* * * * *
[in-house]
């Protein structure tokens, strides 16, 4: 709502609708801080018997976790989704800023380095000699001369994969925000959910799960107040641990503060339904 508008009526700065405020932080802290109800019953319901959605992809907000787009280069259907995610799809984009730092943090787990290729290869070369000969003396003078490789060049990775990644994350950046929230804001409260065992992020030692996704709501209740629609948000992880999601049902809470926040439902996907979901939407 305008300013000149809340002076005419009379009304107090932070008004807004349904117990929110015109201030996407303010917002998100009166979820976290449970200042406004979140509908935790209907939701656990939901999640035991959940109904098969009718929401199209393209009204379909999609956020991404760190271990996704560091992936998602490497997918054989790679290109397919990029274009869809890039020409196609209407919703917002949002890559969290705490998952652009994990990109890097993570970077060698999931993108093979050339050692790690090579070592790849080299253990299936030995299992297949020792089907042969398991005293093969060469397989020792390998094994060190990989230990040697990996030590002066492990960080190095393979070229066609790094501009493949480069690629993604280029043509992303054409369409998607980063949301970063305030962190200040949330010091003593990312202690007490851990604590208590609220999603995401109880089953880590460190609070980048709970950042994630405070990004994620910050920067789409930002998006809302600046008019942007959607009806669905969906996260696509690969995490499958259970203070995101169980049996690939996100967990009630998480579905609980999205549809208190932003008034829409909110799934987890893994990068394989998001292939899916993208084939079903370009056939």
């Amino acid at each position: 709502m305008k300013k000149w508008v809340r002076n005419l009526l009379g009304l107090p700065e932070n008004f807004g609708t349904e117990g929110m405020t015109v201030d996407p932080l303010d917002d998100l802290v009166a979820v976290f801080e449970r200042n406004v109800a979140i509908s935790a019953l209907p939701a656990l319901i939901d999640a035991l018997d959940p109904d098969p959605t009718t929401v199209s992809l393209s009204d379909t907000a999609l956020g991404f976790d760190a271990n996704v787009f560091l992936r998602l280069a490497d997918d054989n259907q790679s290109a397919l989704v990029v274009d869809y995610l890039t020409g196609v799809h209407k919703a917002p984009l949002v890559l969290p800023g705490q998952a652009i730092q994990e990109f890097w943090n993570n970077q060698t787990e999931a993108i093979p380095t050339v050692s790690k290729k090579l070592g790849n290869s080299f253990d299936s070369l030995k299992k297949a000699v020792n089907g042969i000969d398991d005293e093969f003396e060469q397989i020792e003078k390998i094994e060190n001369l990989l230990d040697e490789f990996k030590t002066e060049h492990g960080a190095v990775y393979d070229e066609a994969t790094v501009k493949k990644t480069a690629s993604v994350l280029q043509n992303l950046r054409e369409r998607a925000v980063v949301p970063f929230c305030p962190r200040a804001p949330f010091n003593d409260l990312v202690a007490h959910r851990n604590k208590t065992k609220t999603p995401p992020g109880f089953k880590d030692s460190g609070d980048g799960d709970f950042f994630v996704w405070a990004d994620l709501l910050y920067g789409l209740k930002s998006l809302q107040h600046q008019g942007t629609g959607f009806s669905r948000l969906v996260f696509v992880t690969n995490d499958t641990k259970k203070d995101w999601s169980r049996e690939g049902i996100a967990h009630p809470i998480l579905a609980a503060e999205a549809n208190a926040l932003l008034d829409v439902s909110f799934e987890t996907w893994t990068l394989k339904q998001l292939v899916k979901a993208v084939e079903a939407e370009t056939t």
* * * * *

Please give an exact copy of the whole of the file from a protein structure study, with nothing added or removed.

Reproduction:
[in-house]
């Protein structure tokens, strides 16, 4: 709502609708801080018997976790989704800023380095000699001369994969925000959910799960107040641990503060339904 508008009526700065405020932080802290109800019953319901959605992809907000787009280069259907995610799809984009730092943090787990290729290869070369000969003396003078490789060049990775990644994350950046929230804001409260065992992020030692996704709501209740629609948000992880999601049902809470926040439902996907979901939407 305008300013000149809340002076005419009379009304107090932070008004807004349904117990929110015109201030996407303010917002998100009166979820976290449970200042406004979140509908935790209907939701656990939901999640035991959940109904098969009718929401199209393209009204379909999609956020991404760190271990996704560091992936998602490497997918054989790679290109397919990029274009869809890039020409196609209407919703917002949002890559969290705490998952652009994990990109890097993570970077060698999931993108093979050339050692790690090579070592790849080299253990299936030995299992297949020792089907042969398991005293093969060469397989020792390998094994060190990989230990040697990996030590002066492990960080190095393979070229066609790094501009493949480069690629993604280029043509992303054409369409998607980063949301970063305030962190200040949330010091003593990312202690007490851990604590208590609220999603995401109880089953880590460190609070980048709970950042994630405070990004994620910050920067789409930002998006809302600046008019942007959607009806669905969906996260696509690969995490499958259970203070995101169980049996690939996100967990009630998480579905609980999205549809208190932003008034829409909110799934987890893994990068394989998001292939899916993208084939079903370009056939």
């Amino acid at each position: 709502m305008k300013k000149w508008v809340r002076n005419l009526l009379g009304l107090p700065e932070n008004f807004g609708t349904e117990g929110m405020t015109v201030d996407p932080l303010d917002d998100l802290v009166a979820v976290f801080e449970r200042n406004v109800a979140i509908s935790a019953l209907p939701a656990l319901i939901d999640a035991l018997d959940p109904d098969p959605t009718t929401v199209s992809l393209s009204d379909t907000a999609l956020g991404f976790d760190a271990n996704v787009f560091l992936r998602l280069a490497d997918d054989n259907q790679s290109a397919l989704v990029v274009d869809y995610l890039t020409g196609v799809h209407k919703a917002p984009l949002v890559l969290p800023g705490q998952a652009i730092q994990e990109f890097w943090n993570n970077q060698t787990e999931a993108i093979p380095t050339v050692s790690k290729k090579l070592g790849n290869s080299f253990d299936s070369l030995k299992k297949a000699v020792n089907g042969i000969d398991d005293e093969f003396e060469q397989i020792e003078k390998i094994e060190n001369l990989l230990d040697e490789f990996k030590t002066e060049h492990g960080a190095v990775y393979d070229e066609a994969t790094v501009k493949k990644t480069a690629s993604v994350l280029q043509n992303l950046r054409e369409r998607a925000v980063v949301p970063f929230c305030p962190r200040a804001p949330f010091n003593d409260l990312v202690a007490h959910r851990n604590k208590t065992k609220t999603p995401p992020g109880f089953k880590d030692s460190g609070d980048g799960d709970f950042f994630v996704w405070a990004d994620l709501l910050y920067g789409l209740k930002s998006l809302q107040h600046q008019g942007t629609g959607f009806s669905r948000l969906v996260f696509v992880t690969n995490d499958t641990k259970k203070d995101w999601s169980r049996e690939g049902i996100a967990h009630p809470i998480l579905a609980a503060e999205a549809n208190a926040l932003l008034d829409v439902s909110f799934e987890t996907w893994t990068l394989k339904q998001l292939v899916k979901a993208v084939e079903a939407e370009t056939t």